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Tuesday, 2 October 2018

Bursledon Brickworks - Hampshire Narrow Gauge Railway Trust

In a nutshell

Gauge:         2'

Length:      1/3 mile (475m)

Opened:     1994


Bursledon Brickworks Industrial Museum
Coal Park Lane
SO31 7GW


Date of visit:     23 September 2018


Key Facts

  • The railway at Bursledon originated with the formation of the Hampshire Narrow Gauge Railway Society in 1961. It's main purpose was to purchase and rescue and rebuild a Bagnall saddle tank locomotive from a slate quarry in Blaenau Ffestiniog, and to set up a narrow gauge railway in Hampshire.
  • The society transformed into the Hampshire Narrow Gauge Railway Trust in 2006, based at the Bursledon Brickworks Museum, where it now has a collection of locomotives and equipment rescued from various industrial locations around the country.
  • The Bursledon Light Railway has four operational locomotives; two steam - Wendy (the original Bagnall loco), Cloister (a quarry Hunslet loco from Dinorwic Quarry in North Wales); and two Simplex Motor Rail internal combustion locos - Agwi Pet (from a refinery in Fawley) and Brambridge Hall (used on the construction of Winchester Bypass).
  • The railway also has a miscellaneous collection of goods rolling stock and a couple of passenger carriages.
  • The railway operates during special events through the year coincidental with events organised by the Bursledon Brickworks Museum. See or
  • There are refreshments available at the adjacent Brickworks Museum cafe and ample parking. The trains are wheelchair accessible.



My Impressions

My visit to the railway coincided with a WW1 re-enactment day at the Brickworks Museum and so there were soldiers in WW1 uniforms wandering around together with a pipe band performing at regular intervals (you will be able to hear some of their music in the background on the video).

After parking and paying our modest entry fee, we spent an hour or so looking around the Brickworks museum, which is fascinating as it is the only steam powered brickworks still operational in the UK. I had no prior conception of the brick-making process and so by the end of my wanderings, I was considerably wiser and much impressed.

The machinery was powered by a horizontal mill engine built in 1885 by Woods & Sons of Wigan and is very much in working order. This is one of four working stationary steam engines at the site - only two of which were operating when I visited.

 This engine powered one of the brick clay rolling and extruding machines - the clay would have been loaded in through a hopper at the top of the machine and fed through the rollers .......

..... to be extruded as a rectangular block which was then sliced with cheese wires into individual bricks. These were taken by barrow to be stacked in the drying rooms and then on to the kilns. And, basically, that was the brick-making process.

Another machine was used to press clay into wooden moulds, for decorative or shaped bricks ....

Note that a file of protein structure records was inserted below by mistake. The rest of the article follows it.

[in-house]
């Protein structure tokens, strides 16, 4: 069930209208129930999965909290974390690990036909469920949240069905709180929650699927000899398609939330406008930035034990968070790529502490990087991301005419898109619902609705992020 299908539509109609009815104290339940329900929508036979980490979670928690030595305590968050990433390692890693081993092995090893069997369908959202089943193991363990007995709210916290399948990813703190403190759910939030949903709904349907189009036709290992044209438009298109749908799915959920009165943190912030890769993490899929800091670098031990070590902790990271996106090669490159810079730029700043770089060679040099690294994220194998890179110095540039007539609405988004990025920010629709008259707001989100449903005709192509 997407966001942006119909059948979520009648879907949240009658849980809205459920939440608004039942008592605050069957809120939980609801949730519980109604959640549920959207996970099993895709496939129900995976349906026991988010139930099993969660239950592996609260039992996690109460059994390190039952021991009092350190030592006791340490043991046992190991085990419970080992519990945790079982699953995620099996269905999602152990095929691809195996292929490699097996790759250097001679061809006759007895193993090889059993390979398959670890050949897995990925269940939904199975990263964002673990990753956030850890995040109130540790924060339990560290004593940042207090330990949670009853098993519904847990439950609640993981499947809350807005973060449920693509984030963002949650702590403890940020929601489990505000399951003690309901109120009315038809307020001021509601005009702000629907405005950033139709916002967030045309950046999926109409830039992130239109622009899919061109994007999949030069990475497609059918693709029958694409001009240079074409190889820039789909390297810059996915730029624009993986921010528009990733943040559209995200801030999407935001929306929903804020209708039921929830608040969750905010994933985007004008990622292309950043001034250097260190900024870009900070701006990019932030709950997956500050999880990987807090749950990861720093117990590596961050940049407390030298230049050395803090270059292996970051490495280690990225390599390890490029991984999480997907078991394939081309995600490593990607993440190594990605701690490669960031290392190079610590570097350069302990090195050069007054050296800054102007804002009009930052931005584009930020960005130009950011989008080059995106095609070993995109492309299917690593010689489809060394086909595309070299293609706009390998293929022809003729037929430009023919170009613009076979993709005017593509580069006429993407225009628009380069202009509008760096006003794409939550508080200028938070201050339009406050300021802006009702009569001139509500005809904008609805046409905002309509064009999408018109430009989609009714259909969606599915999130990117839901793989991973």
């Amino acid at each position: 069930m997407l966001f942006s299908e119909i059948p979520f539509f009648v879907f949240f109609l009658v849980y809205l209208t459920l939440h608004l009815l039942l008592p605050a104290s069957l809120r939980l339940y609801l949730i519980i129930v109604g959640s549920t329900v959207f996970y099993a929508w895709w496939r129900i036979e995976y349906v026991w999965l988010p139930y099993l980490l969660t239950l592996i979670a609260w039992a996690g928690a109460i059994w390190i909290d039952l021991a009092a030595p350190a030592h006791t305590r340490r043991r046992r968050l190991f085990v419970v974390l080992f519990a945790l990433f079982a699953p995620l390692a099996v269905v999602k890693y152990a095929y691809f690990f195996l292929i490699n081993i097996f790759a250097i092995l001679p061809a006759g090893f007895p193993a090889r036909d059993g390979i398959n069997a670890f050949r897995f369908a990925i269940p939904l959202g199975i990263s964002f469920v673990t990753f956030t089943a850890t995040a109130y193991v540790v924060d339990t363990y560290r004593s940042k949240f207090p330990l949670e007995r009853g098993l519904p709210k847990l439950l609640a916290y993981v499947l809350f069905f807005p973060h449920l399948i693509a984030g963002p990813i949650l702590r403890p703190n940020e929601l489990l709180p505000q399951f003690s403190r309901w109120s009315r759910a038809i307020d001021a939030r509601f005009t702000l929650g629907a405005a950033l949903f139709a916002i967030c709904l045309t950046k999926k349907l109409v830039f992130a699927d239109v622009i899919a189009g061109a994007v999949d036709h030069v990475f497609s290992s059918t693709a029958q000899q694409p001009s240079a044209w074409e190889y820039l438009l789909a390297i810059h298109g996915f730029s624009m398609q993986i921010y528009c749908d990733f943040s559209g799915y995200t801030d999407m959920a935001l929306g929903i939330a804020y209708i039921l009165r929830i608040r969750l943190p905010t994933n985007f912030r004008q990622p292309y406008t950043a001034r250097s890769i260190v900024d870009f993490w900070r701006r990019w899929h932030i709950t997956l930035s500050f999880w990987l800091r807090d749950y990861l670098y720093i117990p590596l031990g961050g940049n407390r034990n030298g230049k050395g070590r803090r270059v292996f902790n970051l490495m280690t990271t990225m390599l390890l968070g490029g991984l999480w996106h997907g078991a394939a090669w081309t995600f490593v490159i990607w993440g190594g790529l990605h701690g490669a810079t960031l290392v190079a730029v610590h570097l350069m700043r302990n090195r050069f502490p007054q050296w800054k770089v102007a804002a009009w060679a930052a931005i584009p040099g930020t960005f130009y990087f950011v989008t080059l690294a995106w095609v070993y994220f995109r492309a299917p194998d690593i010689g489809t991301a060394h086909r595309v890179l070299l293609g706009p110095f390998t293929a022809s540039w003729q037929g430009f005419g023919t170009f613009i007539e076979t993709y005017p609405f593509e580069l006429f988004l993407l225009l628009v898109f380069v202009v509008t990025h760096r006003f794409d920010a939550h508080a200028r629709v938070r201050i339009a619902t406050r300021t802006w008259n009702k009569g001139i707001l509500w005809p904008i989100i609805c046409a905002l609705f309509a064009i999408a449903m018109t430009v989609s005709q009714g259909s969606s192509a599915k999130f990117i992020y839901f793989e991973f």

.... and there were some really impressive educational exhibits, such as this model of the mill engine which allows children (and adults) to figure out the the role of key components needed to make the valves operate the piston, which in this case is powered with compressed air.

There were many other artefacts on display, including demonstrations of brick-making by hand ...

..... and of various tools of the trade.

But of course, what really interested me was the railway - which would, of course, originally have been used (together with an aerial ropeway) to transport raw clay from the quarries to the brickworks. Some of the sheds and workshops for the railway were adjacent to the museum and gave a tantalising glimpse of the equipment owned by the Hampshire Narrow Gauge Railway Trust.

I made my way to the station where the loco and coach were sitting awaiting passengers. Unfortunately, the line's principal Simplex loco was experiencing a few technical problems at that moment, ......

...... and so, the slightly less powerful alternative Simplex loco was pressed into service.

The rain stopped and the passenger trains resumed service as the sun broke through the clouds. We were taken firstly up the line ......

..... and were then propelled back down past the station, before heading up the other arm of the U-shaped track. We then returned to the station where another enthusiastic group of passengers were waiting.

I then spent another hour or so, watching further trains taking delighted passengers back and forth; the original loco having been repaired.

The Trust has made the most of the site, squeezing the maximum amount of track into the available space. A spur, running alongside one of the arms of the passenger track is used mostly by goods traffic to display some of the railway's freight stock.

The right-hand section of the 'main line' meanders through the trees and past some of the workshops behind the car park, so there is plenty to see on the short journey.

I really enjoyed my morning at the Bursledon Brickworks. The museum itself is very well laid out with a good range of exhibits and plenty of well informed and helpful staff on hand to explain the brick making process and the role of various bits of machinery and architecture.

The railway itself is of extreme interest to anyone who is enthusiastic about industrial narrow gauge railways. The combination of a passenger train ride, together with an opportunity to see freight trains in operation, makes for a pleasant and informative experience. The staff were extremely welcoming and helpful, answering every question with enthusiasm and knowledge.

There is also a passenger carrying 7¼" gauge railway for the young and the young at heart.


[In preparation] 

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